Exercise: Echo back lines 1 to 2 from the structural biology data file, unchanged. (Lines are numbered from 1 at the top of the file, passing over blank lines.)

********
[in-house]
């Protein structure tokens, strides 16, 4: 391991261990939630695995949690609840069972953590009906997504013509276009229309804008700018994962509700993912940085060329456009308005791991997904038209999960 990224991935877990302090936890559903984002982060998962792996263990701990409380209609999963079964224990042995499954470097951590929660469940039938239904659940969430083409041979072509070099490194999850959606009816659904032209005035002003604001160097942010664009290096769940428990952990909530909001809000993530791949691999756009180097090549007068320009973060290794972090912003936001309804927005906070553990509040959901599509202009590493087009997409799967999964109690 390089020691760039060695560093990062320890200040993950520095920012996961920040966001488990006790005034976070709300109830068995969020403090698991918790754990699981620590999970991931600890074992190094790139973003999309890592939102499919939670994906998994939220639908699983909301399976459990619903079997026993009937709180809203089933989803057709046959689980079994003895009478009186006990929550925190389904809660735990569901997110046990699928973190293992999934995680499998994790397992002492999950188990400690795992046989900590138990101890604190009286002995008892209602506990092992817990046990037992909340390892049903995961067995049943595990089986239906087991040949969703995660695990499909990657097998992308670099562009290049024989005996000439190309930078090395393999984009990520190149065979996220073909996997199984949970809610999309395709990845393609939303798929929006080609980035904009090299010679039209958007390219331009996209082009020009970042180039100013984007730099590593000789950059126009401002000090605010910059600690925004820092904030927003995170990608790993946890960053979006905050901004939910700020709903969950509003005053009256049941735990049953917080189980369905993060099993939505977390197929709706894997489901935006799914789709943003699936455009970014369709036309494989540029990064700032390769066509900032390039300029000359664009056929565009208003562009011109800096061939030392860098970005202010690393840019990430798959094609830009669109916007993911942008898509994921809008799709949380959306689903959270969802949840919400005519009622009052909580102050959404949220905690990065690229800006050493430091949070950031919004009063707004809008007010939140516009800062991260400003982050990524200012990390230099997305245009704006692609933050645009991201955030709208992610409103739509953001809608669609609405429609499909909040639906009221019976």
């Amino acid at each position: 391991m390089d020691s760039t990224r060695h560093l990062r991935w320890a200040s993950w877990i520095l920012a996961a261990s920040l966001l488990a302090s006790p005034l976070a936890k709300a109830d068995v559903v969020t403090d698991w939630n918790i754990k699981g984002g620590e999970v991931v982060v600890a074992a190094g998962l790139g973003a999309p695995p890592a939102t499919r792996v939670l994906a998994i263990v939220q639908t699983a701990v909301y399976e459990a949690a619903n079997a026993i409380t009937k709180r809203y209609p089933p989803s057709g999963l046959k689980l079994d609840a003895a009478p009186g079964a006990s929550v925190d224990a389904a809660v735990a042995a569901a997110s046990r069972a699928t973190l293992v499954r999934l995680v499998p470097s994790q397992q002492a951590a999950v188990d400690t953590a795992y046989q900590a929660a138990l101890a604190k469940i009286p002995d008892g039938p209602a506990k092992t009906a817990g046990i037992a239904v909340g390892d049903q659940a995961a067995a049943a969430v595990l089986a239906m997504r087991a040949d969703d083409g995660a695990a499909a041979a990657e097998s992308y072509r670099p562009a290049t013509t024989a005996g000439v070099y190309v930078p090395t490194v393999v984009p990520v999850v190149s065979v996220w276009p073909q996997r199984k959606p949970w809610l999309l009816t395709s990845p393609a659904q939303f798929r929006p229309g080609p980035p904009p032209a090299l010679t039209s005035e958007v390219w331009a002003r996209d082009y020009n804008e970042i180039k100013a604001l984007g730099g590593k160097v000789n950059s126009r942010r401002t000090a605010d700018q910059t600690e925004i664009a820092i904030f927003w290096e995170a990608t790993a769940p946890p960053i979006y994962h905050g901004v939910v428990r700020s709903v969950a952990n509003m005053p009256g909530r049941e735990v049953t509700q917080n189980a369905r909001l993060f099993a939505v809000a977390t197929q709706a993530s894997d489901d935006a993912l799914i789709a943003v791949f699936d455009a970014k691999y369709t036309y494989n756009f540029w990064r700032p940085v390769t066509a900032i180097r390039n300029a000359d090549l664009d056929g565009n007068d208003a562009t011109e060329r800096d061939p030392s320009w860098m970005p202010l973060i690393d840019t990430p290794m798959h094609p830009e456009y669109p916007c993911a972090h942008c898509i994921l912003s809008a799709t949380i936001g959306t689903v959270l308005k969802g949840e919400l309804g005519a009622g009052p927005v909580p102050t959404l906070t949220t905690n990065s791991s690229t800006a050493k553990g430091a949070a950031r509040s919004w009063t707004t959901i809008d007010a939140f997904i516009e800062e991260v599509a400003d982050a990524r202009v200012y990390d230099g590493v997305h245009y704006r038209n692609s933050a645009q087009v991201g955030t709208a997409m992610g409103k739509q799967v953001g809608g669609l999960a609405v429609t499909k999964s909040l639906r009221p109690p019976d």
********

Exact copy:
[in-house]
């Protein structure tokens, strides 16, 4: 391991261990939630695995949690609840069972953590009906997504013509276009229309804008700018994962509700993912940085060329456009308005791991997904038209999960 990224991935877990302090936890559903984002982060998962792996263990701990409380209609999963079964224990042995499954470097951590929660469940039938239904659940969430083409041979072509070099490194999850959606009816659904032209005035002003604001160097942010664009290096769940428990952990909530909001809000993530791949691999756009180097090549007068320009973060290794972090912003936001309804927005906070553990509040959901599509202009590493087009997409799967999964109690 390089020691760039060695560093990062320890200040993950520095920012996961920040966001488990006790005034976070709300109830068995969020403090698991918790754990699981620590999970991931600890074992190094790139973003999309890592939102499919939670994906998994939220639908699983909301399976459990619903079997026993009937709180809203089933989803057709046959689980079994003895009478009186006990929550925190389904809660735990569901997110046990699928973190293992999934995680499998994790397992002492999950188990400690795992046989900590138990101890604190009286002995008892209602506990092992817990046990037992909340390892049903995961067995049943595990089986239906087991040949969703995660695990499909990657097998992308670099562009290049024989005996000439190309930078090395393999984009990520190149065979996220073909996997199984949970809610999309395709990845393609939303798929929006080609980035904009090299010679039209958007390219331009996209082009020009970042180039100013984007730099590593000789950059126009401002000090605010910059600690925004820092904030927003995170990608790993946890960053979006905050901004939910700020709903969950509003005053009256049941735990049953917080189980369905993060099993939505977390197929709706894997489901935006799914789709943003699936455009970014369709036309494989540029990064700032390769066509900032390039300029000359664009056929565009208003562009011109800096061939030392860098970005202010690393840019990430798959094609830009669109916007993911942008898509994921809008799709949380959306689903959270969802949840919400005519009622009052909580102050959404949220905690990065690229800006050493430091949070950031919004009063707004809008007010939140516009800062991260400003982050990524200012990390230099997305245009704006692609933050645009991201955030709208992610409103739509953001809608669609609405429609499909909040639906009221019976």